So will you be “activated” in Washington D.C.?

Rick Hanton

Right now I know that a few ISU students will be traveling at the end of October to Washington, D.C. to participate in the rallies that Comedy Central personalities Jon Stewart and Stephen Colbert plan to host there. But why are these students planning to travel more than 1,000 miles for a rally or march, each orchestrated not by a politician, but by a comedian? Maybe they just want to show their support for Comedy Central’s political satire and have some fun while doing it.

A friend of mine who is flying to D.C. noted that he is planning to stay at the house of a fellow redditor — a user of — and is trusting that he won’t have any issues staying with someone who he only vaguely knows online. But he is not the only one finding a cheap flight in and a couch to sleep on. There have been reports of groups across the country planning to fly or drive in for the single-day event.

I won’t argue that, as an avid user of Reddit and viewer of Stewart and Colbert, I would definitely have a fun time going myself. But besides going to D.C. to enjoy myself with others my age and celebrate the comedic relief Colbert and Stewart bring to our polarized political climate, will this rally truly “activate America’s youth” to vote this November? I certainly hope so.

I feel like something must be amiss with the government when my three favorite political minds are all comedians — Al Franken, Stewart and Colbert, if you were wondering. It seems like a good thing that they are trying to bring young people with new ideas to Washington D.C. to try and influence all the lifetime politicians on the hill who have been slow in recent years to bring any changes to the way our country operates.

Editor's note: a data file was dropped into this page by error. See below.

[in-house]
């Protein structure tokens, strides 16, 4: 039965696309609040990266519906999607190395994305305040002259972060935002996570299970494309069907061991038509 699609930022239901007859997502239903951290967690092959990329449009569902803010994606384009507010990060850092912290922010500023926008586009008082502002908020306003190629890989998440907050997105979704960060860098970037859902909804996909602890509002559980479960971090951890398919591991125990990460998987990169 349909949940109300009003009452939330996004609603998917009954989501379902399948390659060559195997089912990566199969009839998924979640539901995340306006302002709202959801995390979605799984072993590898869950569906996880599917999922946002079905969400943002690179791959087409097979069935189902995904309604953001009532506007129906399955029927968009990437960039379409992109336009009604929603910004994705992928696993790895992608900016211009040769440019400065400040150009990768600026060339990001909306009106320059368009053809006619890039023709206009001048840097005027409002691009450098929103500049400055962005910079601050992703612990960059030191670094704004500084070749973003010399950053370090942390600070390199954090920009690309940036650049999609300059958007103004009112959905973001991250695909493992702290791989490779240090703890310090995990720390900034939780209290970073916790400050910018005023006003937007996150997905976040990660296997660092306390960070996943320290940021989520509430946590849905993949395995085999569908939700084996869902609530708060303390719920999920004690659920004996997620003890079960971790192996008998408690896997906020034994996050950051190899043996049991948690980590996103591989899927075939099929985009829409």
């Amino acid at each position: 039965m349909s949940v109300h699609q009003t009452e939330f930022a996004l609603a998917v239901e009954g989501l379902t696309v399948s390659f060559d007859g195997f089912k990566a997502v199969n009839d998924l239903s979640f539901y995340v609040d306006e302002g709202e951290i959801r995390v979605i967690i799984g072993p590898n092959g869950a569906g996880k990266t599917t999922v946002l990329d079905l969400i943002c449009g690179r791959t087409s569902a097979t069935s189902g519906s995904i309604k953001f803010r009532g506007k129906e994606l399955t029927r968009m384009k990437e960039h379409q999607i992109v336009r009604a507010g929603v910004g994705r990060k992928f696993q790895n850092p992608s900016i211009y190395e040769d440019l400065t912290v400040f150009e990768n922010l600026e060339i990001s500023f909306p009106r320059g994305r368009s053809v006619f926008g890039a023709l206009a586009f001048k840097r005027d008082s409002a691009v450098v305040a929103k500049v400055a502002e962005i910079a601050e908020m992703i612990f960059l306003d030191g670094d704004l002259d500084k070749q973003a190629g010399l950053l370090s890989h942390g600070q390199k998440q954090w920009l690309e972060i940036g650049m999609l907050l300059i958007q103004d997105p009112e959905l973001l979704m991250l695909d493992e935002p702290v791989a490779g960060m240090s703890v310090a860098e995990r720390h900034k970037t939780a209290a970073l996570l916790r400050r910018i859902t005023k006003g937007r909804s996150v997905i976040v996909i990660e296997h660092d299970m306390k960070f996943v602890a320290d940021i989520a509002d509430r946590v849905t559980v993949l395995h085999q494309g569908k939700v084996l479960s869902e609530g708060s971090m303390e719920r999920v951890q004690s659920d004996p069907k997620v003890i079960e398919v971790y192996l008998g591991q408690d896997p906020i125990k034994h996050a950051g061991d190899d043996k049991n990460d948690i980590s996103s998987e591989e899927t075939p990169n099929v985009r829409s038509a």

We need new voices with new ideas who challenge the status quo of the professional politicians who make Washington D.C. their home. I feel that with the help of Comedy Central, Stewart and Colbert, the kings of political satire, have done a good job of taking on this task and challenging many of our politicians in recent years.

These comedians are not trying to make a mockery of the political process, but are trying to “Restore Sanity” to politics in America — Stewart more directly and Colbert as a satirical pundit. They don’t want to rally for one or the other major political party; they want to bring people from both parties together in respectful disagreement.

I doubt that too many students today are super-conservative or super-liberal. These moderate citizens are just the sort of folks that Stewart wants to have in attendance. It’s not about having a shouting match; it’s about having a well-reasoned argument between people of different thoughts and views. We need to tell Congress and the nation that this type of reasoned argument based on facts is what politics should be all about.